Is Stretching Before a Workout Bad?


We’re back with another “bro-science” debate and today were talking about stretching before a workout.

If you ask the guy posing in the locker room bathroom mirror, he’s probably gonna tell you that stretching is going to ruin all your sweet gains.

Then he might ask you to help him dry his back off because he lacks the basic mobility to reach back there… #gross

Anyway, stretching can be an incredibly valuable tool in your training toolbox and “Brotien McMirror-Pose” may actually be more right than wrong on this one, so let’s dig into the research and see whats up.

Question: Does stretching before a workout make me weaker and more likely to get hurt?

Key Takeaways

  1. Static stretching before you lift may result in a lower overall training volume
  2. Static stretching before your lift will probably not inhibit strength gains
  3. You’re probably not stretching enough & your lack of mobility is probably hindering your overall training

So the first two takeaways above are from this study from 2017.

The last one is from my 10-years of working with people like you.

Static stretching briefer you workout is one of those things you may have learned in high school gym class (along with staring at the ceiling when you squat 🙄).

But that doesn’t make it correct.

In the study mentioned above static stretching before exercise (in this case unilateral knee extension) resulted in a 15-20% decrease in overall volume when participants were asked to take each set performed to failure.

Which means they were able to do LESS work after static stretching.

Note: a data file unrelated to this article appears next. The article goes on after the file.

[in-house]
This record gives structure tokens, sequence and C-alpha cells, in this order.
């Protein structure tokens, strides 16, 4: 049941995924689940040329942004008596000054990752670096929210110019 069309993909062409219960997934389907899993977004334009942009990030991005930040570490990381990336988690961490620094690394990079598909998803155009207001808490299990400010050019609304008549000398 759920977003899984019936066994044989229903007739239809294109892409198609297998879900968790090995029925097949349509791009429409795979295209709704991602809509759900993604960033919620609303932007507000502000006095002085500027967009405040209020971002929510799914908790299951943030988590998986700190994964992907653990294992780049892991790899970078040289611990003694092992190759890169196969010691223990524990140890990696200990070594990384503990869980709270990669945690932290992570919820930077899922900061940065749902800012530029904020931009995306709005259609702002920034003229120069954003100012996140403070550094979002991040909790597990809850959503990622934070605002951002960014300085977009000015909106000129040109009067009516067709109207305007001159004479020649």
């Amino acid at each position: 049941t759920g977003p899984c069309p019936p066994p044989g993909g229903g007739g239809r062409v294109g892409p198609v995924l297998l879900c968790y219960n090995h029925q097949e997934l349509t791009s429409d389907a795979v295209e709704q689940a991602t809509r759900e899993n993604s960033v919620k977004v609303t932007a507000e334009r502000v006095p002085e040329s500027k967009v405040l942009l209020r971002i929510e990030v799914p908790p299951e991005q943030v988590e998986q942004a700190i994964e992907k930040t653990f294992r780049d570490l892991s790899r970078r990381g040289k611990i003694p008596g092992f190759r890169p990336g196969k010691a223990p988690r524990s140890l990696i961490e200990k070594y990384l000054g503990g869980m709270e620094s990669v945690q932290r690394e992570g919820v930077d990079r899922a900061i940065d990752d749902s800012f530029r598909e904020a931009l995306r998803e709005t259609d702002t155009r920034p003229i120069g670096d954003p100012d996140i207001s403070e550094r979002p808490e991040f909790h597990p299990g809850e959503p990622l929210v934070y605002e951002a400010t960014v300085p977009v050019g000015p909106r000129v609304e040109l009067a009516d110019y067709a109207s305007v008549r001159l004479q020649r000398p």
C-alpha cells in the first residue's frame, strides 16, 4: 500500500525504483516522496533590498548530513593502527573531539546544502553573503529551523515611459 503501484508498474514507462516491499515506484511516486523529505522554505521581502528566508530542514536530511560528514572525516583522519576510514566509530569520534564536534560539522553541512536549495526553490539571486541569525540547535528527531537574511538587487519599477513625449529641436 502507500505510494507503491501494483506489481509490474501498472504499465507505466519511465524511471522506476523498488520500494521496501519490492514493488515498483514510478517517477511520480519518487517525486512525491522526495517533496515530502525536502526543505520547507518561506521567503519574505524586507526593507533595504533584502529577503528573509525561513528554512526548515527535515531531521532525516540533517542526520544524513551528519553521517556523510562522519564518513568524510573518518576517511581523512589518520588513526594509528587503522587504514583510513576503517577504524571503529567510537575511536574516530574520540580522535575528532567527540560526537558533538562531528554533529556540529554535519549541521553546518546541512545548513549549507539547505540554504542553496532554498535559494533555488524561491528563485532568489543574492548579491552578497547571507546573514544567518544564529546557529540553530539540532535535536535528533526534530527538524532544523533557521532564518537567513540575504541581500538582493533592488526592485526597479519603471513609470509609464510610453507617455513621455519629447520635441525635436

Which means that “stretched” leg averaged about 7 fewer reps per training session.

And fewer reps does in fact lead to smaller #gainz.

However, strength was nearly identical in both groups.

So static stretching doesn’t seem to inhibit strength, even with a lower number of reps performed (Which is an interesting topic as well).

Yet, it appears that hypertrophy was significantly greater in the group that did not stretch before work (Probably because more volume equals more muscle growth). Again, this is a point that peaked my interest because I’d much rather be as strong as possible WITHOUT being big and bulky (Which can be a liability when cramming yourself down a hallway in full gear looking for a dirtbag in the back bedroom – for example)

And, not surprisingly, flexibility in the group that stretched was significantly greater than the group that didn’t stretch. #shocking

So that covers the study…

My personal observations over the last 12+ years training and coaching people are this:

  1. Your mobility sucks
  2. Because you probably sit all day or at the very least perform the same movement patterns repetitively
  3. This is leading to injuries that are 100% preventable and not some unavoidable consequence of getting older
  4. Your lack of mobility is limiting your overall performance
  5. You already don’t stretch enough, so don’t go looking for excuses to stretch even less.

So, what does this all mean for you?

It means that stretching before, during, after, in the middle of the night, every hour throughout the day, and any other time you think of it is still probably going to be better for you in the long run.

However, if you feel the need to do some high-intensity static stretching, you’re probably going to be better off saving that for after the workout.

Stretching & Mobility Resources

If hitting a local yoga class isn’t in the cards for you but you’d still like to work through a structured flexibility & stretching program then I highly recommend you check out ROMWOD.

I’ve been a customer for a number of years and it’s a dead simple daily follow along video to help you get more bendy.

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